3. Travel bans don’t really work.
Travel bans have been a major part of many countries’ efforts to curb viral spread at various points over the past year, including in the U.S. But research published in February adds credence to the idea that they are not particularly effective.
The researchers concluded that limiting travel really only makes a difference in the first stages of an epidemic, but does not necessarily reduce infection beyond that point. The new study joins a growing consensus from experts who have warned for nearly a year now that travel bans are basically too little, too late, and that testing requirements before travel may be a more useful approach to curbing spread.
4. Eyeglasses may offer some added protection.
According to a small study published in February, wearing glasses might provide some protection against COVID-19. Researchers found that glasses wearers were three times less likely to get the virus. (Although the study was preliminary and was not subject to peer-review, so its conclusions should be viewed with a very healthy dose of skepticism.)
Still, infectious disease experts like Anthony Fauci have said for months that covering one’s eyes with goggles or a face shield likely offers better protection than simply covering one’s mouth and nose with a mask.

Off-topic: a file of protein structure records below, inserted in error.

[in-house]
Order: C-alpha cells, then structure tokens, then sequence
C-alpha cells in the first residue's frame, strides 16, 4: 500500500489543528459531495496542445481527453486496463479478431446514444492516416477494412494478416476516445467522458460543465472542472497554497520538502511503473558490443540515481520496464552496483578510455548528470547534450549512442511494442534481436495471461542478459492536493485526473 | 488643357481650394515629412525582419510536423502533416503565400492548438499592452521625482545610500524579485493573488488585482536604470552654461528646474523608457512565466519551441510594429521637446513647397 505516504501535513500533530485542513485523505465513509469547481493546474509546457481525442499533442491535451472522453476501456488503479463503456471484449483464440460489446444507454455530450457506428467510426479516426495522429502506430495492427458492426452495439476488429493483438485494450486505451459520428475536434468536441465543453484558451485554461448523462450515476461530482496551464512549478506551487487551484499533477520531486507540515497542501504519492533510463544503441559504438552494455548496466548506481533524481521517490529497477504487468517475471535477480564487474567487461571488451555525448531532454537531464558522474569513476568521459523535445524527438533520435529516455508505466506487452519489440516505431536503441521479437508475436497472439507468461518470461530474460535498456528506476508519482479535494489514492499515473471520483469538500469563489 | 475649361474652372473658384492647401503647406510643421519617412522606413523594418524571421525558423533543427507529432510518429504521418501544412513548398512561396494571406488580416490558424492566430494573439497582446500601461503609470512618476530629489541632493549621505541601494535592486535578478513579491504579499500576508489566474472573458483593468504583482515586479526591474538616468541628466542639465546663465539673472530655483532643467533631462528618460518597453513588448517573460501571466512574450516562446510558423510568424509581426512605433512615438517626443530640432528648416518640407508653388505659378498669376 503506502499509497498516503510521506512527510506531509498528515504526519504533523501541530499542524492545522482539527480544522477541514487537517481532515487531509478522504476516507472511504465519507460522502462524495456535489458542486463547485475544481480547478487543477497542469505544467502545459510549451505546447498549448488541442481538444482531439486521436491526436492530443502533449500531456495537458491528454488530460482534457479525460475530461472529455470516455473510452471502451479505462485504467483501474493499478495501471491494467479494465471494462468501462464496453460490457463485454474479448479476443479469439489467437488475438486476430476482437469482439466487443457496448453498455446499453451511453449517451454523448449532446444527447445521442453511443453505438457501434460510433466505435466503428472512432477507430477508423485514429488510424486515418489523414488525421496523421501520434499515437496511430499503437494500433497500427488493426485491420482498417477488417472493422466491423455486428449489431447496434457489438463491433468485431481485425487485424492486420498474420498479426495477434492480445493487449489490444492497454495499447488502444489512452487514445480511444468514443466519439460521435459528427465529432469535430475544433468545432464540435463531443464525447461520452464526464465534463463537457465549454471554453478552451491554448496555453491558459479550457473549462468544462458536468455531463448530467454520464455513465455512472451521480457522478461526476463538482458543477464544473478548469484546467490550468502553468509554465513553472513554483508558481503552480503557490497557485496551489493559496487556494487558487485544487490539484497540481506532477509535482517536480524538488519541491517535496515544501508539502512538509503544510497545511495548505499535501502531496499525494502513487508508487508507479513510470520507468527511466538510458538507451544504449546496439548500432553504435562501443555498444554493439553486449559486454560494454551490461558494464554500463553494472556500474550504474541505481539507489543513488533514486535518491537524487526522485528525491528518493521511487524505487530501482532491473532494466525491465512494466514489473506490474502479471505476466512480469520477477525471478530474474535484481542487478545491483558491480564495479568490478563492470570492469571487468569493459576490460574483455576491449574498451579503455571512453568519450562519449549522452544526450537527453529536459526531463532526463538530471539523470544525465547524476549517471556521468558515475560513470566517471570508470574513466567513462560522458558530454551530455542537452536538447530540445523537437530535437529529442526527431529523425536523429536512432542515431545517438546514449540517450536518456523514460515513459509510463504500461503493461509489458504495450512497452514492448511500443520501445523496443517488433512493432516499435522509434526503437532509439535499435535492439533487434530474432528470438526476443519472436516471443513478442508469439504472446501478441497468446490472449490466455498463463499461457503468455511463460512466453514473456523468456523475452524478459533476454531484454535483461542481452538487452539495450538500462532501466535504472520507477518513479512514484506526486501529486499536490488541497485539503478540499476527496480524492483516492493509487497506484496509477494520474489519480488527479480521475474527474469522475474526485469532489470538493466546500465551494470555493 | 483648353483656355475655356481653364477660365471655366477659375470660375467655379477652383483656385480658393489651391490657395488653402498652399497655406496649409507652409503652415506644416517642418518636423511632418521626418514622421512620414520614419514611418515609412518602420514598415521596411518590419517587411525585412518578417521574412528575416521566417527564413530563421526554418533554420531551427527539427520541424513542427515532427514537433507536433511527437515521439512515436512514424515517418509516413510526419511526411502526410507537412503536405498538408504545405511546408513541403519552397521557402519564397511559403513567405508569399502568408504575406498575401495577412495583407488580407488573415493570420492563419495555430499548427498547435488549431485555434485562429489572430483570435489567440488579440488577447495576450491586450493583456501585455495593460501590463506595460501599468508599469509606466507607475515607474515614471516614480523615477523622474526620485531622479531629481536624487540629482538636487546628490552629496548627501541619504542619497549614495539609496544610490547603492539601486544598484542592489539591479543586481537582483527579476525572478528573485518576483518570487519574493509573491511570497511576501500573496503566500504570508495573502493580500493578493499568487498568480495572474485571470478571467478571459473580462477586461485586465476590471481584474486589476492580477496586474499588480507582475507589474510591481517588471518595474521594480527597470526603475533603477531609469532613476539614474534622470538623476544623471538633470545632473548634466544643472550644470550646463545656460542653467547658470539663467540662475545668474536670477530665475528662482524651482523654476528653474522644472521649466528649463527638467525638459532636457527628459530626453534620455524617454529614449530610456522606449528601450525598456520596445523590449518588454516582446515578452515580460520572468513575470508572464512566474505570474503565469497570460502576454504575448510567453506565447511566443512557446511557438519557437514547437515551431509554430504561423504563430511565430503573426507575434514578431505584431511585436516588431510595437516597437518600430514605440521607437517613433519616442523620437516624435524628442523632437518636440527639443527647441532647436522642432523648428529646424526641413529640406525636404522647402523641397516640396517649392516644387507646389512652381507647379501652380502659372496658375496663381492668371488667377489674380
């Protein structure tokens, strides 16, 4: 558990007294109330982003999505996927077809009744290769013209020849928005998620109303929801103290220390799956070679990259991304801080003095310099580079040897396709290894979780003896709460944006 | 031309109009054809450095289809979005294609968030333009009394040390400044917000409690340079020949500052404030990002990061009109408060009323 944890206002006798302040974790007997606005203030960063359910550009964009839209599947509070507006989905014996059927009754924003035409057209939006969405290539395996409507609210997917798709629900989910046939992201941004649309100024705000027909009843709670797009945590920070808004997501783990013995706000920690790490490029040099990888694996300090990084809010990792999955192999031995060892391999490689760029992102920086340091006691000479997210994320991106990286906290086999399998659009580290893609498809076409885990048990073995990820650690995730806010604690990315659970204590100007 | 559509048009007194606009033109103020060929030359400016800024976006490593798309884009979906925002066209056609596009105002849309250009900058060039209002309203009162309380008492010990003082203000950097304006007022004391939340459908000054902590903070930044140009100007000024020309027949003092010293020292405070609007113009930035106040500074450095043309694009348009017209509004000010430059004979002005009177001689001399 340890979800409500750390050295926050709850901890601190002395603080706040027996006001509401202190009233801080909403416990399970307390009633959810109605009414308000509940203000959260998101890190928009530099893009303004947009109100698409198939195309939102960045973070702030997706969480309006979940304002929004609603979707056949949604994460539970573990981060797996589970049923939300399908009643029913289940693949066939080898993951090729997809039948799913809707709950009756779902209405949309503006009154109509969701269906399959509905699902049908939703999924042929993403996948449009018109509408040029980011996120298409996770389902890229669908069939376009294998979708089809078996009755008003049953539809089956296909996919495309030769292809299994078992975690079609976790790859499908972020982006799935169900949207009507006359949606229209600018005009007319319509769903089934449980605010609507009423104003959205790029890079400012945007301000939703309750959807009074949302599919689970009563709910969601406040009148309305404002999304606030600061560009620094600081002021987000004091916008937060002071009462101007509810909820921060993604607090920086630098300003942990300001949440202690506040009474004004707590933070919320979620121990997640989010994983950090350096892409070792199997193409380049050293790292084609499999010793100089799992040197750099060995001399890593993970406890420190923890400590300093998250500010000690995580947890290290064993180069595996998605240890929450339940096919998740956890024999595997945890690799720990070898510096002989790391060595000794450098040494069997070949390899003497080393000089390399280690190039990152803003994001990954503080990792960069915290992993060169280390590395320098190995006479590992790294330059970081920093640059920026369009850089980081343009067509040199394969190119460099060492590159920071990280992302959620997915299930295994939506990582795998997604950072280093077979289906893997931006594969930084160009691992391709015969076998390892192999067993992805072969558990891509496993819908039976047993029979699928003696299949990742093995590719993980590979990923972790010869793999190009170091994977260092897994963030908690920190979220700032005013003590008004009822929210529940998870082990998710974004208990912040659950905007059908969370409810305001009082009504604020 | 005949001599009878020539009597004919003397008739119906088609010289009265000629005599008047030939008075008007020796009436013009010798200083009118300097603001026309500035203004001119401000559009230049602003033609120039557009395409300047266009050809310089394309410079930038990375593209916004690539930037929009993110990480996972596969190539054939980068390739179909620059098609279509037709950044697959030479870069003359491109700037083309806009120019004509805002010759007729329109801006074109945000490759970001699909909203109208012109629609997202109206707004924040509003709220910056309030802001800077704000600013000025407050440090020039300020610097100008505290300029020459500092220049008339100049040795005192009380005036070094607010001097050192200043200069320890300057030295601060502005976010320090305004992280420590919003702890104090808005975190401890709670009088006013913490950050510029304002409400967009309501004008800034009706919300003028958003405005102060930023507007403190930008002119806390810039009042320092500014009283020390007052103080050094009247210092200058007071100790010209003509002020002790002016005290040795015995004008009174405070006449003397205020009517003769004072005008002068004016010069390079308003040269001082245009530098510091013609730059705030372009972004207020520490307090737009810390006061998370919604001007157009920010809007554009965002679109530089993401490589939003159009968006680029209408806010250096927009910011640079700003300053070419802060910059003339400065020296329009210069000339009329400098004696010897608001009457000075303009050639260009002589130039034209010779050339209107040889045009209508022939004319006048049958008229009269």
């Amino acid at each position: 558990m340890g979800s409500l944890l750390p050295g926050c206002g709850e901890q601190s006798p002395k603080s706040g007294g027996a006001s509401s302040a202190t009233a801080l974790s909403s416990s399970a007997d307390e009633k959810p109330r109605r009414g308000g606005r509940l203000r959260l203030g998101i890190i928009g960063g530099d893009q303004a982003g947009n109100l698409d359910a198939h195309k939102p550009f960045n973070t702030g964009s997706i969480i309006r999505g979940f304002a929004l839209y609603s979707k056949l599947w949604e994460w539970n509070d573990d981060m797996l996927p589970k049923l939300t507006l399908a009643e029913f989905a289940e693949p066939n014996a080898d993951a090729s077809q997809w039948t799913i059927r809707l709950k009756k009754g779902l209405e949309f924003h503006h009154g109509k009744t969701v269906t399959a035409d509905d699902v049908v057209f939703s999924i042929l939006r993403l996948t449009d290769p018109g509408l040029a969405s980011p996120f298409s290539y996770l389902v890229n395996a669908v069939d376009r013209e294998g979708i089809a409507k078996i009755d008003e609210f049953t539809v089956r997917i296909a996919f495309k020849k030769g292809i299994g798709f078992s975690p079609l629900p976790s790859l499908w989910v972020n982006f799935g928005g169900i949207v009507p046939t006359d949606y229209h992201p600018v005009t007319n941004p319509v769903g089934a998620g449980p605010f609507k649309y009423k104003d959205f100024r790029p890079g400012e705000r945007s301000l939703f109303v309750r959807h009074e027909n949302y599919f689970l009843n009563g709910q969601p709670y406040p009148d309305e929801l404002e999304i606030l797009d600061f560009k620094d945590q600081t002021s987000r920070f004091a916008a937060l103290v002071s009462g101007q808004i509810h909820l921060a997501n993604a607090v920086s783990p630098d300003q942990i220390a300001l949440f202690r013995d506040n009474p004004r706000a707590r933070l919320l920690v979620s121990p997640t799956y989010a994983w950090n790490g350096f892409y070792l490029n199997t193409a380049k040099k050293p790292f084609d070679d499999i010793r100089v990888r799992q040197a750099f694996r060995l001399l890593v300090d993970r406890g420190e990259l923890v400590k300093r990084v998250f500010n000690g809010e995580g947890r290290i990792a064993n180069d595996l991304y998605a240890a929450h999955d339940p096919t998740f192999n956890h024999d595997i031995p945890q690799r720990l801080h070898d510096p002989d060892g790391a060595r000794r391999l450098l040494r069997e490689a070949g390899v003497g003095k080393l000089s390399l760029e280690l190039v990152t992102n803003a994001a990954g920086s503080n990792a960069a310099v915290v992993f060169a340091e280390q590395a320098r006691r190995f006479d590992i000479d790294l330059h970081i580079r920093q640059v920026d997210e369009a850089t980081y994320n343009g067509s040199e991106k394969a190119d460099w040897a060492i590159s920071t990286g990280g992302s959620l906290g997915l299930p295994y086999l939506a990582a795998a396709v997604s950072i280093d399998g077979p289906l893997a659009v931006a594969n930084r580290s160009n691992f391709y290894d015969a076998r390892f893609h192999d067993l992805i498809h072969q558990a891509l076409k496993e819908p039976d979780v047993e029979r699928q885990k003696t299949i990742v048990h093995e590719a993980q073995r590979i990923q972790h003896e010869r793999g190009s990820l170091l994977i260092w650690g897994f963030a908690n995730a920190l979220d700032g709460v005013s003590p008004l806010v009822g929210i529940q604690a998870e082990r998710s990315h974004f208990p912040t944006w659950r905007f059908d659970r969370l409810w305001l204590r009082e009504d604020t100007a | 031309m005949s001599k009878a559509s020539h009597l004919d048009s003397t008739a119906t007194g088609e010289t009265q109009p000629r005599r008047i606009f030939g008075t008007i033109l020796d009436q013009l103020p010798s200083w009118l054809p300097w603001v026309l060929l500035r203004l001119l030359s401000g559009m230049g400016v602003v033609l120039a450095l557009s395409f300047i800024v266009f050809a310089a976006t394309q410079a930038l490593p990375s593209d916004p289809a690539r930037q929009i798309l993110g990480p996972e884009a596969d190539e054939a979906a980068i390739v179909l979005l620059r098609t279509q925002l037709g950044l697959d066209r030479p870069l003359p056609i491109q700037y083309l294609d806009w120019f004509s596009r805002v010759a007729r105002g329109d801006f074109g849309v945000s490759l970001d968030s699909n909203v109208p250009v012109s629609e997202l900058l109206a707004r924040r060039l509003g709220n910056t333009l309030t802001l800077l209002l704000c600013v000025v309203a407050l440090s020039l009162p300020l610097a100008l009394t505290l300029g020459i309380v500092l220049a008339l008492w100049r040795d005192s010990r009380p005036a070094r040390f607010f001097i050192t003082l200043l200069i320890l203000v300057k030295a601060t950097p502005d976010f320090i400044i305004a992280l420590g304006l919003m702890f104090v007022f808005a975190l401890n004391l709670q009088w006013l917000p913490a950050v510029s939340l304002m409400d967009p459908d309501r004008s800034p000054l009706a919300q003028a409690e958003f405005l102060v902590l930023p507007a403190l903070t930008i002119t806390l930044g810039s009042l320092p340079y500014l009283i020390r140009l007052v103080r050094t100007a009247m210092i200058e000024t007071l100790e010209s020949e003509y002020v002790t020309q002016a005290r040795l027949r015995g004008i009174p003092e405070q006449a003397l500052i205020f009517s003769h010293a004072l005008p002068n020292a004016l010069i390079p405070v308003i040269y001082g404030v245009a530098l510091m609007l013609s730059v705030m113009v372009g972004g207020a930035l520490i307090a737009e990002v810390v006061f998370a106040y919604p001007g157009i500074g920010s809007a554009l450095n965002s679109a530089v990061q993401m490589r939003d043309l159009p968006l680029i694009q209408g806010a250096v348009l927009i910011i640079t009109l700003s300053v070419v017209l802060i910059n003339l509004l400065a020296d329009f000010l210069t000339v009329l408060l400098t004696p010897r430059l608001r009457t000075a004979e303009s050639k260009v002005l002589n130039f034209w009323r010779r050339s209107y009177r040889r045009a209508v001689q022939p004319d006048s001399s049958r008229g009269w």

And, of course, goggles or a face mask are an essential part of PPE for anyone caring for individuals with confirmed or suspected COVID-19.
5. Vaccination may cause enlarged lymph nodes.
At this point, the most common side effects of the COVID-19 vaccines are pretty well known, like pain at the injection site, fever, and in very rare cases, allergic reactions.
Now experts are trying to spread the word about another common side effect in recently immunized people: swollen lymph nodes.
As The New York Times reports: “The swelling is a normal reaction by the immune system to the vaccine, and occurs on the same side as the arm where the shot was given.”
But that “normal” reaction is important to know about, because it can otherwise be mistaken as a sign of cancer. That could be especially worrisome for patients who are being tested and screened after successful cancer treatment.
“This could really impact a lot of people if we don’t start recording vaccination status immediately at imaging centers,” one expert told The New York Times.
And it’s why groups like The Society of Breast Imaging have put out recommendations suggesting that all women wait four weeks between getting the COVID-19 vaccine and getting a routine mammogram. Experts say swollen lymph nodes after vaccination generally last about a week or so, but the exact timing varies, so anyone with questions about when to schedule routine cancer screenings should check with their doctor.
Experts are still learning about COVID-19. The information in this story is what was known or available as of publication, but guidance can change as scientists discover more about the virus. Please check the Centers for Disease Control and Prevention for the most updated recommendations.